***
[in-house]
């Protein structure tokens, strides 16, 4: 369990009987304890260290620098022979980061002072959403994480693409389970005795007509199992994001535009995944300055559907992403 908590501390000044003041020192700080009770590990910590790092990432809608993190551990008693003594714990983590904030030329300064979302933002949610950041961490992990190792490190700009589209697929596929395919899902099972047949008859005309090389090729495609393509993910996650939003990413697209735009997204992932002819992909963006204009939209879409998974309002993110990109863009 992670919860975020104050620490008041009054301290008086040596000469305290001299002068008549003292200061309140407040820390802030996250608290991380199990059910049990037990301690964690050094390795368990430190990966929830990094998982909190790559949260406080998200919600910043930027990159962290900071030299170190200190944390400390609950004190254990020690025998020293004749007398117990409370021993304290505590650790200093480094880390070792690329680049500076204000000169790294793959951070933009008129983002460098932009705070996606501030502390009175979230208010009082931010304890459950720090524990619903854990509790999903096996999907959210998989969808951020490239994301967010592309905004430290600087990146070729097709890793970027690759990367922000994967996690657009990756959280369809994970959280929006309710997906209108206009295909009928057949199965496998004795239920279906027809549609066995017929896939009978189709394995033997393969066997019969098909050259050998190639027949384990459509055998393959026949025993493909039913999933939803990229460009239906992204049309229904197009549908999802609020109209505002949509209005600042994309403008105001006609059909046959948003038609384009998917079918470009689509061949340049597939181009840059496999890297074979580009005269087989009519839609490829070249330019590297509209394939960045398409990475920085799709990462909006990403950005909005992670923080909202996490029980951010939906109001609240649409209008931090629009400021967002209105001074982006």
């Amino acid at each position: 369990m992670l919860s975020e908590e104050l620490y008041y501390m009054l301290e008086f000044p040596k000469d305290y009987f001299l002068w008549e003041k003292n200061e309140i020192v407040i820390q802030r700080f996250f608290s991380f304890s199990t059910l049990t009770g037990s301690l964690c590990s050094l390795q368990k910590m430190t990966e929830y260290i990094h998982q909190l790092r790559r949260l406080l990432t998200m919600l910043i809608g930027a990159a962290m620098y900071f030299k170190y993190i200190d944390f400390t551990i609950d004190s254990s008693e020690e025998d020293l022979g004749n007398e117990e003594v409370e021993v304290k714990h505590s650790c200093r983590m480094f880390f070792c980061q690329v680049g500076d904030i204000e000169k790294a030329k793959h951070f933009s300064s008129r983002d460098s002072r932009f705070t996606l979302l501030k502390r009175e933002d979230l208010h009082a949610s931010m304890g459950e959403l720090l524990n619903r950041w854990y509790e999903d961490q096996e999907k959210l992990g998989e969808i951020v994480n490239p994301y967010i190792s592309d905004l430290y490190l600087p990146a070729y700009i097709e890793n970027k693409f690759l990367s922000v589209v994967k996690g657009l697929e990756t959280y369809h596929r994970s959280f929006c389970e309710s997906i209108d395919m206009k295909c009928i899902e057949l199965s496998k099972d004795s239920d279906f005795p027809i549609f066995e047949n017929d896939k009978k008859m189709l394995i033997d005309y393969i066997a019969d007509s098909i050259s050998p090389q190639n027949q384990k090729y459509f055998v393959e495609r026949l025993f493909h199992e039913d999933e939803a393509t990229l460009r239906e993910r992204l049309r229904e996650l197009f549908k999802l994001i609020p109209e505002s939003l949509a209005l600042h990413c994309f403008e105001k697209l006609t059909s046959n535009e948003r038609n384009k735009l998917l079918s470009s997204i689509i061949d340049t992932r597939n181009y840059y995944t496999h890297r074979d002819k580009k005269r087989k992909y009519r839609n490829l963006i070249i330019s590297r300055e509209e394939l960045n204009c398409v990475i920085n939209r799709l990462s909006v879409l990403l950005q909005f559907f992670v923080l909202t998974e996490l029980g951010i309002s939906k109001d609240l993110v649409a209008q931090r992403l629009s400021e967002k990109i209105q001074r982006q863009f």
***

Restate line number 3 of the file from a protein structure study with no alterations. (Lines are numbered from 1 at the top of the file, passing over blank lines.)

């Amino acid at each position: 369990m992670l919860s975020e908590e104050l620490y008041y501390m009054l301290e008086f000044p040596k000469d305290y009987f001299l002068w008549e003041k003292n200061e309140i020192v407040i820390q802030r700080f996250f608290s991380f304890s199990t059910l049990t009770g037990s301690l964690c590990s050094l390795q368990k910590m430190t990966e929830y260290i990094h998982q909190l790092r790559r949260l406080l990432t998200m919600l910043i809608g930027a990159a962290m620098y900071f030299k170190y993190i200190d944390f400390t551990i609950d004190s254990s008693e020690e025998d020293l022979g004749n007398e117990e003594v409370e021993v304290k714990h505590s650790c200093r983590m480094f880390f070792c980061q690329v680049g500076d904030i204000e000169k790294a030329k793959h951070f933009s300064s008129r983002d460098s002072r932009f705070t996606l979302l501030k502390r009175e933002d979230l208010h009082a949610s931010m304890g459950e959403l720090l524990n619903r950041w854990y509790e999903d961490q096996e999907k959210l992990g998989e969808i951020v994480n490239p994301y967010i190792s592309d905004l430290y490190l600087p990146a070729y700009i097709e890793n970027k693409f690759l990367s922000v589209v994967k996690g657009l697929e990756t959280y369809h596929r994970s959280f929006c389970e309710s997906i209108d395919m206009k295909c009928i899902e057949l199965s496998k099972d004795s239920d279906f005795p027809i549609f066995e047949n017929d896939k009978k008859m189709l394995i033997d005309y393969i066997a019969d007509s098909i050259s050998p090389q190639n027949q384990k090729y459509f055998v393959e495609r026949l025993f493909h199992e039913d999933e939803a393509t990229l460009r239906e993910r992204l049309r229904e996650l197009f549908k999802l994001i609020p109209e505002s939003l949509a209005l600042h990413c994309f403008e105001k697209l006609t059909s046959n535009e948003r038609n384009k735009l998917l079918s470009s997204i689509i061949d340049t992932r597939n181009y840059y995944t496999h890297r074979d002819k580009k005269r087989k992909y009519r839609n490829l963006i070249i330019s590297r300055e509209e394939l960045n204009c398409v990475i920085n939209r799709l990462s909006v879409l990403l950005q909005f559907f992670v923080l909202t998974e996490l029980g951010i309002s939906k109001d609240l993110v649409a209008q931090r992403l629009s400021e967002k990109i209105q001074r982006q863009f």